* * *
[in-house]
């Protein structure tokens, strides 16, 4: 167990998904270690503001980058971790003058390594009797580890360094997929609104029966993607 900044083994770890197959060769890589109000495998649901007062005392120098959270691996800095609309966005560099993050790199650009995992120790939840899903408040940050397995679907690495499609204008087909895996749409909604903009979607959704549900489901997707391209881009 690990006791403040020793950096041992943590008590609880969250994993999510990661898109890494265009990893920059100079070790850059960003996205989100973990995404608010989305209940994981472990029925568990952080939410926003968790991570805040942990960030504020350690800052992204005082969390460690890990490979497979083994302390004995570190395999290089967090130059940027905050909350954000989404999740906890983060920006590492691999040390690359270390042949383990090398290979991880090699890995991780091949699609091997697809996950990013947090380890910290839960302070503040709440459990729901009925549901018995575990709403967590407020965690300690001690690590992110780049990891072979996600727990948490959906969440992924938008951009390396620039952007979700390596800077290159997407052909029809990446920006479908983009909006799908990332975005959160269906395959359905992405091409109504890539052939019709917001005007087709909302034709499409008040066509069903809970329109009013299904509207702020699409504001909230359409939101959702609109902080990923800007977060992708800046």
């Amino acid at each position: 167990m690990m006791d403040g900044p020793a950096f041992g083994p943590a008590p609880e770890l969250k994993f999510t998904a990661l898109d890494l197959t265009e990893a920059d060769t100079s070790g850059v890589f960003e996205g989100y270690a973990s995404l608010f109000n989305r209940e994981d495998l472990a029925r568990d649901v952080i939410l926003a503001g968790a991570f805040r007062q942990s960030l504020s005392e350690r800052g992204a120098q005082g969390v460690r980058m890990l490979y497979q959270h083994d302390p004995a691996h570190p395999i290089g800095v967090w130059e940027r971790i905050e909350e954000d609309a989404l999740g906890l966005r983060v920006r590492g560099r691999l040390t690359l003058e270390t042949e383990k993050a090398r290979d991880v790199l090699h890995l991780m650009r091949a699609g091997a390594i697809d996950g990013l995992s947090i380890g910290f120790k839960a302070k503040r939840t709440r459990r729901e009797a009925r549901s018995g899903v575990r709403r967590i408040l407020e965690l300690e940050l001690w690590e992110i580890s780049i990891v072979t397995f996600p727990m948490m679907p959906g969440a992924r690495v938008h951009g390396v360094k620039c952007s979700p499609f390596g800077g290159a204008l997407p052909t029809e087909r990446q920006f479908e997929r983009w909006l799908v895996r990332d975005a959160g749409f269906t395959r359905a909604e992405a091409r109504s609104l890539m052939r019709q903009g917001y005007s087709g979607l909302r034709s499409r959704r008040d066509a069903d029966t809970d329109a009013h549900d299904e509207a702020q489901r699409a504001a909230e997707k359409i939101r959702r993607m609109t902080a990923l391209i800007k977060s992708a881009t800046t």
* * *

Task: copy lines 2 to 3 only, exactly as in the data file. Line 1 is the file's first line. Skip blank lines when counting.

């Protein structure tokens, strides 16, 4: 167990998904270690503001980058971790003058390594009797580890360094997929609104029966993607 900044083994770890197959060769890589109000495998649901007062005392120098959270691996800095609309966005560099993050790199650009995992120790939840899903408040940050397995679907690495499609204008087909895996749409909604903009979607959704549900489901997707391209881009 690990006791403040020793950096041992943590008590609880969250994993999510990661898109890494265009990893920059100079070790850059960003996205989100973990995404608010989305209940994981472990029925568990952080939410926003968790991570805040942990960030504020350690800052992204005082969390460690890990490979497979083994302390004995570190395999290089967090130059940027905050909350954000989404999740906890983060920006590492691999040390690359270390042949383990090398290979991880090699890995991780091949699609091997697809996950990013947090380890910290839960302070503040709440459990729901009925549901018995575990709403967590407020965690300690001690690590992110780049990891072979996600727990948490959906969440992924938008951009390396620039952007979700390596800077290159997407052909029809990446920006479908983009909006799908990332975005959160269906395959359905992405091409109504890539052939019709917001005007087709909302034709499409008040066509069903809970329109009013299904509207702020699409504001909230359409939101959702609109902080990923800007977060992708800046």
């Amino acid at each position: 167990m690990m006791d403040g900044p020793a950096f041992g083994p943590a008590p609880e770890l969250k994993f999510t998904a990661l898109d890494l197959t265009e990893a920059d060769t100079s070790g850059v890589f960003e996205g989100y270690a973990s995404l608010f109000n989305r209940e994981d495998l472990a029925r568990d649901v952080i939410l926003a503001g968790a991570f805040r007062q942990s960030l504020s005392e350690r800052g992204a120098q005082g969390v460690r980058m890990l490979y497979q959270h083994d302390p004995a691996h570190p395999i290089g800095v967090w130059e940027r971790i905050e909350e954000d609309a989404l999740g906890l966005r983060v920006r590492g560099r691999l040390t690359l003058e270390t042949e383990k993050a090398r290979d991880v790199l090699h890995l991780m650009r091949a699609g091997a390594i697809d996950g990013l995992s947090i380890g910290f120790k839960a302070k503040r939840t709440r459990r729901e009797a009925r549901s018995g899903v575990r709403r967590i408040l407020e965690l300690e940050l001690w690590e992110i580890s780049i990891v072979t397995f996600p727990m948490m679907p959906g969440a992924r690495v938008h951009g390396v360094k620039c952007s979700p499609f390596g800077g290159a204008l997407p052909t029809e087909r990446q920006f479908e997929r983009w909006l799908v895996r990332d975005a959160g749409f269906t395959r359905a909604e992405a091409r109504s609104l890539m052939r019709q903009g917001y005007s087709g979607l909302r034709s499409r959704r008040d066509a069903d029966t809970d329109a009013h549900d299904e509207a702020q489901r699409a504001a909230e997707k359409i939101r959702r993607m609109t902080a990923l391209i800007k977060s992708a881009t800046t």